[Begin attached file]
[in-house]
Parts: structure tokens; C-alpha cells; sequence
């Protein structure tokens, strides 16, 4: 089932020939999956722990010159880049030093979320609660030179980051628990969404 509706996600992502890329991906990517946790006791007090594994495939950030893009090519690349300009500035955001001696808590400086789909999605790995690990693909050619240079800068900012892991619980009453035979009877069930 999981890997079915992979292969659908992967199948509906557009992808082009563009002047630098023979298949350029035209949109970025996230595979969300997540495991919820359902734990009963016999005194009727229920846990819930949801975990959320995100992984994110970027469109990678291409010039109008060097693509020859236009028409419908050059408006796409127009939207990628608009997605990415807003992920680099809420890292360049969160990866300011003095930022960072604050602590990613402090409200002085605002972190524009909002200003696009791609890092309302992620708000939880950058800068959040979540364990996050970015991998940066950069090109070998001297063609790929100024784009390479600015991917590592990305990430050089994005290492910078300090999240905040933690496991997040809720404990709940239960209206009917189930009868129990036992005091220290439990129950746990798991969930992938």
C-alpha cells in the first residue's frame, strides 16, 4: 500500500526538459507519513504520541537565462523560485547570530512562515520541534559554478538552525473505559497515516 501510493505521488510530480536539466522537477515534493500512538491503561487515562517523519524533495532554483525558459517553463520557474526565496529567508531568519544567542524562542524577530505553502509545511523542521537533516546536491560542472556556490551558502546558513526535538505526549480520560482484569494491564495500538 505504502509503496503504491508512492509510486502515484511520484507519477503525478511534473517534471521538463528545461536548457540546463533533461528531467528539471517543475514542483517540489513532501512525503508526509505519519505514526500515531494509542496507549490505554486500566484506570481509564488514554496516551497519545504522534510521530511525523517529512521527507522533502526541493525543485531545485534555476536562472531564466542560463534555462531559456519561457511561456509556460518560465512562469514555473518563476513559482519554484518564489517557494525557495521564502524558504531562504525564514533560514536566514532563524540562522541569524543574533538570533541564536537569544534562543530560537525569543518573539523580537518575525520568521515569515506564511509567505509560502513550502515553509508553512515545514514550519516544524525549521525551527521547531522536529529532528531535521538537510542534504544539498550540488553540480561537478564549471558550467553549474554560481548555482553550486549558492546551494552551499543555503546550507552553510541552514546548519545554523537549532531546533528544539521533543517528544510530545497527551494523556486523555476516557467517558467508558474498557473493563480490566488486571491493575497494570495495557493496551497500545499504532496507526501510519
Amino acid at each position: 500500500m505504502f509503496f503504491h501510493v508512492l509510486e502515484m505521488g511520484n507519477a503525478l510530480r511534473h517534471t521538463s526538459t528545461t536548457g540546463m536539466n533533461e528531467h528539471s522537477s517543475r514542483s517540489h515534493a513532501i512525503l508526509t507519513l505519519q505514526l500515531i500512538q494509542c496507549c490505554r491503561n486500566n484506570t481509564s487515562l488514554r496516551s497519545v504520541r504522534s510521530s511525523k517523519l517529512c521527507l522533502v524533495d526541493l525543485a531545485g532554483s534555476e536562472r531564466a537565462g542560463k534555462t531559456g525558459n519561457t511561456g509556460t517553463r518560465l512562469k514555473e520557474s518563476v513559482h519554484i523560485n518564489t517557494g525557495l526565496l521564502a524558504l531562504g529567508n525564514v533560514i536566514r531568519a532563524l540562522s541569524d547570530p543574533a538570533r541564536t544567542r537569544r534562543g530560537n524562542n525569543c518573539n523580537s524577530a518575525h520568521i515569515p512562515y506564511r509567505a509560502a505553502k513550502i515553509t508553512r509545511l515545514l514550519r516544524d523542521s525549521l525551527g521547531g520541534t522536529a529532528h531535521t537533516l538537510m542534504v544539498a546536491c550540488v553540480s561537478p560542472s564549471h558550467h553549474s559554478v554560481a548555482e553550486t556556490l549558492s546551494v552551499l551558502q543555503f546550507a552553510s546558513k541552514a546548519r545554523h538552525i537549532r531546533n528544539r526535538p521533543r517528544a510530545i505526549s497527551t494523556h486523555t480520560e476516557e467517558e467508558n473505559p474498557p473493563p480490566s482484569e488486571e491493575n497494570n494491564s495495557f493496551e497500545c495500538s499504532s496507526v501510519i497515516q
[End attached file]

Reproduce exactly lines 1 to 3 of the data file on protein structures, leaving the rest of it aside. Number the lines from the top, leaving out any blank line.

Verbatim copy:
[in-house]
Parts: structure tokens; C-alpha cells; sequence
């Protein structure tokens, strides 16, 4: 089932020939999956722990010159880049030093979320609660030179980051628990969404 509706996600992502890329991906990517946790006791007090594994495939950030893009090519690349300009500035955001001696808590400086789909999605790995690990693909050619240079800068900012892991619980009453035979009877069930 999981890997079915992979292969659908992967199948509906557009992808082009563009002047630098023979298949350029035209949109970025996230595979969300997540495991919820359902734990009963016999005194009727229920846990819930949801975990959320995100992984994110970027469109990678291409010039109008060097693509020859236009028409419908050059408006796409127009939207990628608009997605990415807003992920680099809420890292360049969160990866300011003095930022960072604050602590990613402090409200002085605002972190524009909002200003696009791609890092309302992620708000939880950058800068959040979540364990996050970015991998940066950069090109070998001297063609790929100024784009390479600015991917590592990305990430050089994005290492910078300090999240905040933690496991997040809720404990709940239960209206009917189930009868129990036992005091220290439990129950746990798991969930992938």